INotifyPropertyChanged Via DynamicObject Proxy

wpf proxy

There has been a big debate at the bank about how best to implement INotifyPropertyChanged on Model classes that need to support change notifications.
None of the approaches seem entirely satisfactory, and here is a quick rundown of the main contenders:

  1. Default approach – hard-code string representations of the property name that’s changing –> this is the easiest approach, and the one that’s included in most documentation, but it can quickly introduce subtle binding errors in WPF if you forget to re-write the strings when you refactor your model classes.

  2. Derive Model classes from DependencyObject and use the WPF dependency system for change notifications –> This is an effective solution, but breaks down if you want to do good unit testing. Also architecturally its not good, as your model classes now depend on systems designed to support WPF controls.

  3. Wrap your model classes in their own ViewModel that implements the interface –> this is a sound solution, but requires the coding of additional decorator classes, and can lead to a lot of code-bloat.

  4. Use Lambda Expressions –> this is refactor-proof, but is a poor performer as deciphering the lambda expressions in order to get at the property name uses reflection. Even though lambda expressions are lazy-compiled, there’s still a significant performance hit and the coding style seems counter-intuitive, which may confuse junior developers.

  5. Get the name of the current method inside the property setter, and then strip out the ‘set_’ part of the method name –> this is a really ugly solution, and may not work if you obfuscate the code.

  6. Look at the method call stack inside a helper class –> really ugly code and fragile if refactored.

  7. Derive your model classes from ContextBoundObject so they can be automatically remoted, and then inject AOP code into the message sink-chain –> are you serious !!!

None of the approaches are great, and every one requires the original Model class to be modified in order to support the approach.
So I thought – how about a generic class that derives from DynamicObject, and implements INotifyPropertyChanged.
With such a class you’d achieve the following:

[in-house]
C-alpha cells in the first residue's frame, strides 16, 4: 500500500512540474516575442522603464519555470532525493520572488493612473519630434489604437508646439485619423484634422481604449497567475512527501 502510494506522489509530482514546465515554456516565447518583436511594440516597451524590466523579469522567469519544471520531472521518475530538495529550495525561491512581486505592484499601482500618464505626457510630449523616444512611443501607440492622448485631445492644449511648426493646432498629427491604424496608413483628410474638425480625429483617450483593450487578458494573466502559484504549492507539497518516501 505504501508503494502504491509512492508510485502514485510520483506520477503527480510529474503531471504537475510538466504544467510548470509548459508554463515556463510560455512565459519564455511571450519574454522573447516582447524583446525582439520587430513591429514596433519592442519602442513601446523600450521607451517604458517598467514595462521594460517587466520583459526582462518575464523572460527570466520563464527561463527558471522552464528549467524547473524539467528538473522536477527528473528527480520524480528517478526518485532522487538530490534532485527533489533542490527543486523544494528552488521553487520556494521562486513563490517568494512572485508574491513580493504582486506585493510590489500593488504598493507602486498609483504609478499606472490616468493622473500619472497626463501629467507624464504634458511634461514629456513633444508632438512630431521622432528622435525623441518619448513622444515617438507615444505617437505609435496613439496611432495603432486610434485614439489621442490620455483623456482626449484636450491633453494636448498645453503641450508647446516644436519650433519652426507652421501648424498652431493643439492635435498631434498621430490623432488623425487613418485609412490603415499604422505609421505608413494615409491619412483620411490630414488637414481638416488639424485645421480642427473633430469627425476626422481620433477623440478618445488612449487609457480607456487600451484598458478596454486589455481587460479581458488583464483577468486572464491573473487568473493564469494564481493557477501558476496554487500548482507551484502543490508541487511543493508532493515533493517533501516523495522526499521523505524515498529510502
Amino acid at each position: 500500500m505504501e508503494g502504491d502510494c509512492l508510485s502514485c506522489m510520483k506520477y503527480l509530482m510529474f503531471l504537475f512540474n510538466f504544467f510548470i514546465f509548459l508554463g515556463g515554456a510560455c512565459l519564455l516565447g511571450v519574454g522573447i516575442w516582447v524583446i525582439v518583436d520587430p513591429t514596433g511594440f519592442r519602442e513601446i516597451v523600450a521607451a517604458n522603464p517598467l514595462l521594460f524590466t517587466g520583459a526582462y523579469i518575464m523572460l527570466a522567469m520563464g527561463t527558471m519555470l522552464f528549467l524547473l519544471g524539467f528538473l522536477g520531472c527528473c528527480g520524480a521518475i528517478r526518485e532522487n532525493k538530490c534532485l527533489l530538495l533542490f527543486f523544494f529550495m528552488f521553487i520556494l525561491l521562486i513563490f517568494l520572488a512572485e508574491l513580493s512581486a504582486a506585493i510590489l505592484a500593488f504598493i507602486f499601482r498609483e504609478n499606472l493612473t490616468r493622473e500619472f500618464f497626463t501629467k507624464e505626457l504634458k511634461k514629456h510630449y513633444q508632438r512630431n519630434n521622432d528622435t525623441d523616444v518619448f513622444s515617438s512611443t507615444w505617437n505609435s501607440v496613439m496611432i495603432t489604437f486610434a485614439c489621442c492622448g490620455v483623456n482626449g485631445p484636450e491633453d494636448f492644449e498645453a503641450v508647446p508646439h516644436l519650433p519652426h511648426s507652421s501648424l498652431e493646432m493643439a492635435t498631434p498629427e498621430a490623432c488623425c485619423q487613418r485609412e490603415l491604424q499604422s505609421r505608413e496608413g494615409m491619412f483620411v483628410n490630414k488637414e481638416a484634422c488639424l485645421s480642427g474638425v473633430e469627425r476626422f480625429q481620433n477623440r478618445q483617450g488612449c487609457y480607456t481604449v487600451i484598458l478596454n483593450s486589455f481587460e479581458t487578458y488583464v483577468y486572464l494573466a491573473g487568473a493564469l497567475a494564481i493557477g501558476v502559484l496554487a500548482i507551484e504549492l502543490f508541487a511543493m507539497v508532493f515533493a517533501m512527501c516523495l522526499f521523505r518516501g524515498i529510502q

1. Automatic property changed notifications without changing a line of code on your model classes
  2. The solution is completely refactor-proof
  3. It performs reasonably well
  4. The additional memory consumption and strain on the GC is negligible.
  5. It a ‘’one size fits all’ solution

So, here’s my implementation:

As you can see, the only minor initial performance hit is when reflecting the classes type for the first time, which is then cached in a static dictionary.
And here is it being used:

As you can see if you run this code, clicking on the update button changes the value of the name property via the dynamic proxy, which publishes the change notification.

About the author

Dean Chalk

I am a freelance (contract) Microsoft WPF developer, specialising in challenging, high-performance user interface development. I have been working exclusively on enterprise WPF app development since 2006, and I have been a part of some of the most demanding WPF projects ever created withing the Investment Banking / trading industry.

  • Mikhail says:

    Hi Dean, nice post
    To enable TwoWay binding I’ve changed TrySetMember method to:
    Properties[_typeName][binder.Name].SetValue(_instance,
    Convert.ChangeType(value, Properties[_typeName][binder.Name].PropertyType), null);

  • mikeshubin says:

    Hi Dean,
    nice post!
    To enable two way biding mode I’ve changed TrySetMember method to:
    Properties[_typeName][binder.Name].SetValue(_instance,
    Convert.ChangeType(value, Properties[_typeName][binder.Name].PropertyType), null);

  • W Hynds says:

    Very nice post. I had to do the same Convert.ChangeType() modification. I use this a great deal.


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